The Bush/Cheney undead are still stalking the land, and on the global warming issue they've sunk their fangs into fresh blood.
Ralph Surette is a veteran freelance journalist living in Yarmouth County.
A 60-megawatt forest-burning power plant at the NewPage pulp mill at Port Hawkesbury, recently given the go-ahead by Premier Darrell Dexter, has raised the ire of environmentalists.
It's a perilous road ahead with regard to Nova Scotia's financial and economic condition, but at least we're on it. That's progress.
The bill to kill the national gun registry has gone to committee before it emerges for the final reading. With extreme luck, they might even make it the lean thing it should have been to begin with.
An elaborate "state of the coast" report is ready to go to cabinet in Nova Scotia, with the end result being a new coastal strategy. Some, however, worry that the whole thing is still in drift mode.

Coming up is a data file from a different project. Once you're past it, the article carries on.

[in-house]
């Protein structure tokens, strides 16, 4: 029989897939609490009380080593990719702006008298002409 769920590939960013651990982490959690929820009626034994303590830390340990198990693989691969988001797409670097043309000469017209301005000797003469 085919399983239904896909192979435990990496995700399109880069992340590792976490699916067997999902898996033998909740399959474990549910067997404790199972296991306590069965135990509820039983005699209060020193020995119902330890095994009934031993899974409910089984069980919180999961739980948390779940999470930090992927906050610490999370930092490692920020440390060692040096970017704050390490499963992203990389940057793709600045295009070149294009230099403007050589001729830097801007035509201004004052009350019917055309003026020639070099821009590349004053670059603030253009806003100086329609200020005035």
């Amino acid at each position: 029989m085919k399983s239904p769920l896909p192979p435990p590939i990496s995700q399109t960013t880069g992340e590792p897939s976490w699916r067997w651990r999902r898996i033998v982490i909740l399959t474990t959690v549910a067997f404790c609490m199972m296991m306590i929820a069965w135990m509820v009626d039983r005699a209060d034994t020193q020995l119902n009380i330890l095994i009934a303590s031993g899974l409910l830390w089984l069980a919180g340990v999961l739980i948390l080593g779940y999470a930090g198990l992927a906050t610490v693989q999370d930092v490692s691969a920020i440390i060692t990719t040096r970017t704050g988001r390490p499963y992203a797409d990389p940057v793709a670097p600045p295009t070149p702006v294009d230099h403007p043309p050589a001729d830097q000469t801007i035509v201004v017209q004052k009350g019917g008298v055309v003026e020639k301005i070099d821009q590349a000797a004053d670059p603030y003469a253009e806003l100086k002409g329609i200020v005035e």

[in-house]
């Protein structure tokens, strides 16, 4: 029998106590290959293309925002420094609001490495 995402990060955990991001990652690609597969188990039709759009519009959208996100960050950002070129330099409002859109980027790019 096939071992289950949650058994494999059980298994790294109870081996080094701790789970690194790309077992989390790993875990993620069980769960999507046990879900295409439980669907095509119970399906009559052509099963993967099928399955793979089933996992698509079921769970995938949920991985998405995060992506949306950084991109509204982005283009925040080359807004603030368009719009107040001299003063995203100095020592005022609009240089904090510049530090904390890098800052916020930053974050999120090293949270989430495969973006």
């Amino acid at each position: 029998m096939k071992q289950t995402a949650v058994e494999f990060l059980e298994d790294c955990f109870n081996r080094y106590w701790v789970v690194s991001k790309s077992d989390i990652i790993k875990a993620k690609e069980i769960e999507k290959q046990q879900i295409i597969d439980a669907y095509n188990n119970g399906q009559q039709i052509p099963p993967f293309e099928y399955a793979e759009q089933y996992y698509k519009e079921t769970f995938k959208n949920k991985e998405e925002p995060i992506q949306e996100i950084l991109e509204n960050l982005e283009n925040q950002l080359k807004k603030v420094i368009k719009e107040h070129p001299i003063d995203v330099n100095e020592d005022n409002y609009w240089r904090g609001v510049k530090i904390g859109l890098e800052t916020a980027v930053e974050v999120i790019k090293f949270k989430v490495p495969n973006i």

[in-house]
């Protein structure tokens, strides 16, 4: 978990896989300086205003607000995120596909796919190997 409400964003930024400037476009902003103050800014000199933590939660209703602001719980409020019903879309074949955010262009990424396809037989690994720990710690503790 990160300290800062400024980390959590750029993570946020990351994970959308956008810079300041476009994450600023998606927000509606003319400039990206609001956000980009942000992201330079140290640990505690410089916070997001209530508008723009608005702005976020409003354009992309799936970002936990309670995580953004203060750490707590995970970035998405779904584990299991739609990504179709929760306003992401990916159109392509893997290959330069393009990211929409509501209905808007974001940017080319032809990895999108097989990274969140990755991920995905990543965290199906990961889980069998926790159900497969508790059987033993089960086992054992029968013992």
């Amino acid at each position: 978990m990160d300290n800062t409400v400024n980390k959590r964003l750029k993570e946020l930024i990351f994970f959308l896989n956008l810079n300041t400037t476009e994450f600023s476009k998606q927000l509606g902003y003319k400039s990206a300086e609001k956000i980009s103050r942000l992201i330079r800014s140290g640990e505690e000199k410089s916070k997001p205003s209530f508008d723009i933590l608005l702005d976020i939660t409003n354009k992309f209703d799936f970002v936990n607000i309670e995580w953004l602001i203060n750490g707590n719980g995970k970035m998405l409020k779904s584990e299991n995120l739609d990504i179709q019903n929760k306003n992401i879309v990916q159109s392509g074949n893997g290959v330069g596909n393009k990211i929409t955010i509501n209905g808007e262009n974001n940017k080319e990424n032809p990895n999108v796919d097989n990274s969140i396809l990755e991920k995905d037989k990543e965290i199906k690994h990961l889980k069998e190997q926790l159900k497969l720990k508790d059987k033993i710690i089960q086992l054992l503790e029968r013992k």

This week's byelection results are another signal of how deeply things have changed in Nova Scotia. Not only is the NDP still gaining, but this would have been nearly unthinkable a short while ago.
The Harper government is trying to rush the passage of a new agreement that could give European nations, which continue to overfish cod on the Grand Banks, a say in how Canada's fisheries are managed.
The first test of an energy policy for the new age is not "alternative energy" at all -- but rather conservation first, then energy efficiency and decentralization of the power structure.
Despite everything, the Catholic Church, the world's oldest and largest institution with 2,797 dioceses and more than a billion members worldwide, could be said to be doing well enough. Just not here.
Maybe it's not much to latch on to, but a couple of moral tales worth repeating are emerging from the mess which is federal politics.